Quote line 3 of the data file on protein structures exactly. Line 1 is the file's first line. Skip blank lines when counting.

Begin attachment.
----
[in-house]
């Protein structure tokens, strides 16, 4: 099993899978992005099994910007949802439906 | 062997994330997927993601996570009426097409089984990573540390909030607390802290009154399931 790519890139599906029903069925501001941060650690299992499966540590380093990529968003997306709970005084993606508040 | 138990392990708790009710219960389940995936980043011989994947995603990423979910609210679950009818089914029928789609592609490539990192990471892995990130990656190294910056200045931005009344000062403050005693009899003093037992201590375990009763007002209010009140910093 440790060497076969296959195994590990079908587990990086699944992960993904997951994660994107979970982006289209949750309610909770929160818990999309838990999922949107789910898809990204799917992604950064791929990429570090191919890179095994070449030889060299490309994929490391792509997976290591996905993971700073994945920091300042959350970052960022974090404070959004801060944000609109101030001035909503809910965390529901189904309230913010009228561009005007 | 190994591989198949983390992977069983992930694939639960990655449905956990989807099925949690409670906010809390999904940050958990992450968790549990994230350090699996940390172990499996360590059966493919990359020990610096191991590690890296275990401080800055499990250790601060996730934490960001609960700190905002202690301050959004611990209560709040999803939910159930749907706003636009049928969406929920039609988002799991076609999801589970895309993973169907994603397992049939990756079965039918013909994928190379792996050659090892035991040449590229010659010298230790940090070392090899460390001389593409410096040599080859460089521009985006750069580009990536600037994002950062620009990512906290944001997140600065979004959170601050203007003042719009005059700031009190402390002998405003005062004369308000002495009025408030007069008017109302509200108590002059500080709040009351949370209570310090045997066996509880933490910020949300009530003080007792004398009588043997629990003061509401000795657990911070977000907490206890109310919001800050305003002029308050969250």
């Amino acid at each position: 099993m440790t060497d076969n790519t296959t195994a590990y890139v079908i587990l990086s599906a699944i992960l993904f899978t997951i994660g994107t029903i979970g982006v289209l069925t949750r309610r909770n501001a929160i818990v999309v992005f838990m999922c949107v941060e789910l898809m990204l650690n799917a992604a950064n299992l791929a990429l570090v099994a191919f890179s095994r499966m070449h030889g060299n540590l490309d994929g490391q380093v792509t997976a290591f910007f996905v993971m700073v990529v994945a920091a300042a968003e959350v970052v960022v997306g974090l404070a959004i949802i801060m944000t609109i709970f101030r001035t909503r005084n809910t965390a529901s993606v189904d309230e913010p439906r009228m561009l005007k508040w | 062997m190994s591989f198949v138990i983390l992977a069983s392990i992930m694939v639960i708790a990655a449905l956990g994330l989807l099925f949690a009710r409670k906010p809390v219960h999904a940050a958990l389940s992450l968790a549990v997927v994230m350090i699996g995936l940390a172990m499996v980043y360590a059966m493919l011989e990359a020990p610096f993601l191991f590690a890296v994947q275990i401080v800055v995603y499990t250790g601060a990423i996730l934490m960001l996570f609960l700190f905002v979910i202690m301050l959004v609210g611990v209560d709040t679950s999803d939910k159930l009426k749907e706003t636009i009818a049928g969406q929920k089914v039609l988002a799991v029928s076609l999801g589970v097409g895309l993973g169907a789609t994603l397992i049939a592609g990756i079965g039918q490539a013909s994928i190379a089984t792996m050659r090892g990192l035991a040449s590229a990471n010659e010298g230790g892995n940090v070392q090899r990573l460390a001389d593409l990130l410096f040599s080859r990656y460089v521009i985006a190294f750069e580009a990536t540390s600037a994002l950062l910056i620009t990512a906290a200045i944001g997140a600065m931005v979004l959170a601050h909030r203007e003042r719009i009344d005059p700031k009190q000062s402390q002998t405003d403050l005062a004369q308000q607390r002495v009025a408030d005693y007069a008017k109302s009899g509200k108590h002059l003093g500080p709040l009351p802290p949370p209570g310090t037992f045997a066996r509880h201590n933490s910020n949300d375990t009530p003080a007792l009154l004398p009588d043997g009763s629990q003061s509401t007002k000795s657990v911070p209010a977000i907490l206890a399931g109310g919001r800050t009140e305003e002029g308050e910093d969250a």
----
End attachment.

């Amino acid at each position: 099993m440790t060497d076969n790519t296959t195994a590990y890139v079908i587990l990086s599906a699944i992960l993904f899978t997951i994660g994107t029903i979970g982006v289209l069925t949750r309610r909770n501001a929160i818990v999309v992005f838990m999922c949107v941060e789910l898809m990204l650690n799917a992604a950064n299992l791929a990429l570090v099994a191919f890179s095994r499966m070449h030889g060299n540590l490309d994929g490391q380093v792509t997976a290591f910007f996905v993971m700073v990529v994945a920091a300042a968003e959350v970052v960022v997306g974090l404070a959004i949802i801060m944000t609109i709970f101030r001035t909503r005084n809910t965390a529901s993606v189904d309230e913010p439906r009228m561009l005007k508040w | 062997m190994s591989f198949v138990i983390l992977a069983s392990i992930m694939v639960i708790a990655a449905l956990g994330l989807l099925f949690a009710r409670k906010p809390v219960h999904a940050a958990l389940s992450l968790a549990v997927v994230m350090i699996g995936l940390a172990m499996v980043y360590a059966m493919l011989e990359a020990p610096f993601l191991f590690a890296v994947q275990i401080v800055v995603y499990t250790g601060a990423i996730l934490m960001l996570f609960l700190f905002v979910i202690m301050l959004v609210g611990v209560d709040t679950s999803d939910k159930l009426k749907e706003t636009i009818a049928g969406q929920k089914v039609l988002a799991v029928s076609l999801g589970v097409g895309l993973g169907a789609t994603l397992i049939a592609g990756i079965g039918q490539a013909s994928i190379a089984t792996m050659r090892g990192l035991a040449s590229a990471n010659e010298g230790g892995n940090v070392q090899r990573l460390a001389d593409l990130l410096f040599s080859r990656y460089v521009i985006a190294f750069e580009a990536t540390s600037a994002l950062l910056i620009t990512a906290a200045i944001g997140a600065m931005v979004l959170a601050h909030r203007e003042r719009i009344d005059p700031k009190q000062s402390q002998t405003d403050l005062a004369q308000q607390r002495v009025a408030d005693y007069a008017k109302s009899g509200k108590h002059l003093g500080p709040l009351p802290p949370p209570g310090t037992f045997a066996r509880h201590n933490s910020n949300d375990t009530p003080a007792l009154l004398p009588d043997g009763s629990q003061s509401t007002k000795s657990v911070p209010a977000i907490l206890a399931g109310g919001r800050t009140e305003e002029g308050e910093d969250a």